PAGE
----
Auntie SparkNotes: I Broke Up Badly with My Friend-with-Benefits
I am writing to you because I have hurt my best friend deeply and I am unsure of how to repair the relationship.
My best friend, who we will call Ben, and I were friends with benefits from the start of our friendship. I am 22 and he is 24. We always understood that we were best friends first and that the physical aspect was secondary. However, the physical aspect was very important to both of us as I lost my virginity to him and we also did things that he had never done before.
After a year of friendship and also sex with Ben I started to date someone new. After it became clear to me that New Guy and I were going to be exclusive, I felt that I should tell Ben that we would not be able to continue the friends with benefits side of our relationship.
This is where I messed up badly. I did not think at all about how to talk about this with Ben or how Ben's feelings would be affected. Ben and I were Facetiming because I was traveling for two weeks and he jokingly said something about having sex when I get back. I then immediately said "We won't be doing that anymore." I cringe and feel terrible now that I think about how thoughtless and mean of a statement that was. Ben's face dropped and he said he had to go and then hung up. At the time, I didn't think too much of it as Ben oftentimes is abrupt when ending calls. It was only when I got back from my trip and saw him in person that I realized how deeply I had hurt him and how different things were between us.
He said that he felt that I did not think about how important the physical side of our relationship had been to him or that his feelings mattered when having this discussion. He is completely right. If he had done the same to me and ended that aspect of our friendship so suddenly and without any sort of discussion I would be incredibly hurt. I apologized profusely for hurting him and told him I understood completely what I had done but he said he does not know if things will ever be repaired. Ben told me he feels that I do not value our friendship, which is the closest friendship either of us had ever had. I value my friendship with Ben more than anything else in the world. He has been there for me and I have been there for him. Ben says he will still hang out with me and our other friends (all of whom were Ben's friends first) but how we talk and interact will be different. Do you have any advice on how to make things better?
Well, yes. Yes, I do. But unfortunately, Sparkler, that advice wouldn't be directed at you; it would be directed at Ben, in the form of some pointed questions about why he's dealing with a totally survivable moment of disappointment by blowing it up into an Intergalactic Incident of Disproportionate Butthurt.
Because geez, dude. Could you have finessed your delivery of the no-more-sex edict a little bit more? Sure, and that's why it was right that you apologized for your bluntness. But where things go off the rails in this scenario is not in your brief and immediately-regretted misstep; it's in the part where Ben decided it was a friendship-ending offense, and accused you of failing to value your relationship, all because you told him too directly that the "benefits" part of your FWB arrangement had officially reached the end you both had to know was coming eventually. The entire point of these relationships is that they can end casually and amicably when one of you finds someone you actually want to date. (And, uh, what does it say about his view of your friendship that he was so ready to shut it down as soon as it didn't involve sex?)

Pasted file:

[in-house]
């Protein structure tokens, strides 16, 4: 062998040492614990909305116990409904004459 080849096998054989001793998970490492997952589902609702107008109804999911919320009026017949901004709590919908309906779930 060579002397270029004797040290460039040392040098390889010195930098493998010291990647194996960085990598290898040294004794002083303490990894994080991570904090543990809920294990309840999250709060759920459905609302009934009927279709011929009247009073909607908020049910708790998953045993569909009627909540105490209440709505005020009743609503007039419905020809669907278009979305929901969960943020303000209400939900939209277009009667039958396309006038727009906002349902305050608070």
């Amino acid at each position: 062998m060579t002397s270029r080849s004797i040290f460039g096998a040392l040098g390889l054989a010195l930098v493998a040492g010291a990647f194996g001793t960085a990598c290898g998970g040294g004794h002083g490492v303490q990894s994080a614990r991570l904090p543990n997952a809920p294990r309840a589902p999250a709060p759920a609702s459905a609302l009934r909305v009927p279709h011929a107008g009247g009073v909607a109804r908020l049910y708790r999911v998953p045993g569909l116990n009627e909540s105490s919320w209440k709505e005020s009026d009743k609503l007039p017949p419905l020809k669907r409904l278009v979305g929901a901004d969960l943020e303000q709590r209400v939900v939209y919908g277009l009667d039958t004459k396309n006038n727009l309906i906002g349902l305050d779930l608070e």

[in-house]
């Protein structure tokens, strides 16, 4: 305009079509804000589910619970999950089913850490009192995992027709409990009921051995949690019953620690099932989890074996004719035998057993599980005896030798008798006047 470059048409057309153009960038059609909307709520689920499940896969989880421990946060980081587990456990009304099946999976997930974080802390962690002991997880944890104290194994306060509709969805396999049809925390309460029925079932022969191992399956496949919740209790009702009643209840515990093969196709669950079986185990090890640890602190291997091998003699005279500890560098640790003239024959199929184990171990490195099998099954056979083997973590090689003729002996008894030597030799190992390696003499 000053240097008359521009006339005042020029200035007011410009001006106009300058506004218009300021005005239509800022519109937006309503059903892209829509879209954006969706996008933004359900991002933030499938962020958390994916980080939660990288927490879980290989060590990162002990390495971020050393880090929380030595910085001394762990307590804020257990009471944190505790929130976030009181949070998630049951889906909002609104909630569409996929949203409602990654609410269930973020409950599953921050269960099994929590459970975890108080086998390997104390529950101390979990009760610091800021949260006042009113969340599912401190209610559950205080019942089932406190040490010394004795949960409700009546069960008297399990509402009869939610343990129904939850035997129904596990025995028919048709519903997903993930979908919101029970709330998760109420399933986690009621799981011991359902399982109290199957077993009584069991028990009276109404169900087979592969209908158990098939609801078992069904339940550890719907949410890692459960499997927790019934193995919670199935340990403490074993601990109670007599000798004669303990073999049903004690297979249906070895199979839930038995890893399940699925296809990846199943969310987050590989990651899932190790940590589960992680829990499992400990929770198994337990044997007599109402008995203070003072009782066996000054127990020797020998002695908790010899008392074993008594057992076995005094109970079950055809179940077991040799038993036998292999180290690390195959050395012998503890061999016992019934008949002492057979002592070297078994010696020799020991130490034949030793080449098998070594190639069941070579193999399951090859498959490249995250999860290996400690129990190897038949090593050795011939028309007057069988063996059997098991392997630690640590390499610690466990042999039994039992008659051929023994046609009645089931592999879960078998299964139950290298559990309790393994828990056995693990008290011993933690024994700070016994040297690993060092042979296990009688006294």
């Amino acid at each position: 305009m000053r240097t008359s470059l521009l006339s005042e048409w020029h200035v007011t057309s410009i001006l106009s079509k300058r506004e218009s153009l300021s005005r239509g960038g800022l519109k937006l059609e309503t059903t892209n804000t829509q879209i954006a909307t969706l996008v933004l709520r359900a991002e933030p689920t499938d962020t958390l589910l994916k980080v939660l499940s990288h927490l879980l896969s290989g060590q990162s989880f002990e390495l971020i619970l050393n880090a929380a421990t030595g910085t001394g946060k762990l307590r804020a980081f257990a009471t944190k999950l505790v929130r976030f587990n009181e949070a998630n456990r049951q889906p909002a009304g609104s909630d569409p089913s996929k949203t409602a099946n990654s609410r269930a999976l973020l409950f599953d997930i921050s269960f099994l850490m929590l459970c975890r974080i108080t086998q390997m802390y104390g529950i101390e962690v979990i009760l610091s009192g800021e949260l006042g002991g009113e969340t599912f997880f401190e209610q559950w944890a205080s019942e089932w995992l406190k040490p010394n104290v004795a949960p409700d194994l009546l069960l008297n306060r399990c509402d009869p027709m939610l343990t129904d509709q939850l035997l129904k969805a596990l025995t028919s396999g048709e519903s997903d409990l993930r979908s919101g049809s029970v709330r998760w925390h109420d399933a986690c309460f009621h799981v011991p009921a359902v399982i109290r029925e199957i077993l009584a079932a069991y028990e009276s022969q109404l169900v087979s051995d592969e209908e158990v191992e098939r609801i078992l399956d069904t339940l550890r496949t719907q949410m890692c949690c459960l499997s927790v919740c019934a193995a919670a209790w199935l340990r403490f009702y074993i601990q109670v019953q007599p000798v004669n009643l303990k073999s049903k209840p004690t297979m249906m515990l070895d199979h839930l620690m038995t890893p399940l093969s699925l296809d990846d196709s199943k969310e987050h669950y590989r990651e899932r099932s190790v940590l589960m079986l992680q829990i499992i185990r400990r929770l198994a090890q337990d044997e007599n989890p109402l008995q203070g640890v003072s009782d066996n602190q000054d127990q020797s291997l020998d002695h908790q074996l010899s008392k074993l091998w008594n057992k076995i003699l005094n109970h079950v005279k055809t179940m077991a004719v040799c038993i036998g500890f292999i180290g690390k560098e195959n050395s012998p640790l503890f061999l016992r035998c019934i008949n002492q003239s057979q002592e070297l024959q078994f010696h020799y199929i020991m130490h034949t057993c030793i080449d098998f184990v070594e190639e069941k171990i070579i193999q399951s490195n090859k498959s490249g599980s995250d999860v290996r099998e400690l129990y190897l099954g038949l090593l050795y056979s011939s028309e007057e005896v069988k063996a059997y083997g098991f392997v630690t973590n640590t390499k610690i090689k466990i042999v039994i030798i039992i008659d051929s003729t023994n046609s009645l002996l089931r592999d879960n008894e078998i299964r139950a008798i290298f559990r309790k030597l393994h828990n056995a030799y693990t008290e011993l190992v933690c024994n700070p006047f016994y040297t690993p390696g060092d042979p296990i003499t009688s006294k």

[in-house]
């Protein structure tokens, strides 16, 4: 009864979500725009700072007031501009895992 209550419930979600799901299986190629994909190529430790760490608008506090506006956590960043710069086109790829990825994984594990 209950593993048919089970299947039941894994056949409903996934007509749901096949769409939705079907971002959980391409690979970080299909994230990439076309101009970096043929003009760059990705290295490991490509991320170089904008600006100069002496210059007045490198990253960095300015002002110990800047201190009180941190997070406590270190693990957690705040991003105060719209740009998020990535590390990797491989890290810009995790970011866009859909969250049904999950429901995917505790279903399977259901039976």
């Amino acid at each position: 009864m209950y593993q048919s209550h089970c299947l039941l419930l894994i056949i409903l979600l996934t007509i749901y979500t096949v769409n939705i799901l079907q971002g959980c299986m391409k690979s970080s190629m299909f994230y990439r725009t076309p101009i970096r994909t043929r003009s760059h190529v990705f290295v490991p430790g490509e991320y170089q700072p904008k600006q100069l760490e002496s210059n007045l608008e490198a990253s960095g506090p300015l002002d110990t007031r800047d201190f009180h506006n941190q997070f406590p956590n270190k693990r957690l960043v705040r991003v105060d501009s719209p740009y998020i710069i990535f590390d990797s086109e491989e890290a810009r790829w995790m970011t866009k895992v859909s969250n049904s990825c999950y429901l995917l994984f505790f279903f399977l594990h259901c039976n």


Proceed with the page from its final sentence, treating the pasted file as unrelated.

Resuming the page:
Of course, this is not to say that there's no charitable explanation for Ben's behavior. There are certainly reasons why a person might react this way that don't come down to a raging case of sexual entitlement, and I'm sure that his complaint about your failure to consider how important your physical relationship was to him was much less obnoxious in context than it is in my imagination (where it sounds an awful lot like a grown man whining, "But don't you understand that I neeeeeeeed to have sex?!") So what you can do, if you want to, is to stop taking at face value some of the ugly things he's accused you of, and instead ask him why he's decided that your friendship has to die on this particular hill: "I realize I could have handled this better, but it's incredibly wrong of you to accuse me of not valuing our friendship just because I don't want to have sex with you anymore, and I find it shocking that you would. If that aspect of our relationship was so important to you that it was going to create an irreparable rift for me to end it, then you should have told me so."
Try an in-your-own-words version of the above, and see what he says. It may be that Ben was more emotionally invested in the more-than-friendly aspect of your relationship than he cared to admit; it may also be that he always thought he'd be the one to call it off, and that he reacted in an ugly way to being denied the upper hand. Just remember that while you deserve a chance to defend your character, it's still his prerogative to want space, whatever his reason for doing so. And in fairness, while the way he's gone about it leaves something to be desired, it is not actually unreasonable for him to draw some boundaries where it sounds like they were sorely needed. You guys were really pushing the limits of your "friendship" in a way that was a) not especially healthy, and b) totally unsustainable in the event that either one of you wanted to have an intimate relationship with somebody else. Ben is wrong to be framing the change in your relationship as a punishment for the way you hurt his feelings, but the changes themselves are right and necessary. And even if things get better between you—and with time, they probably will—they will still be different, and that's for the best.
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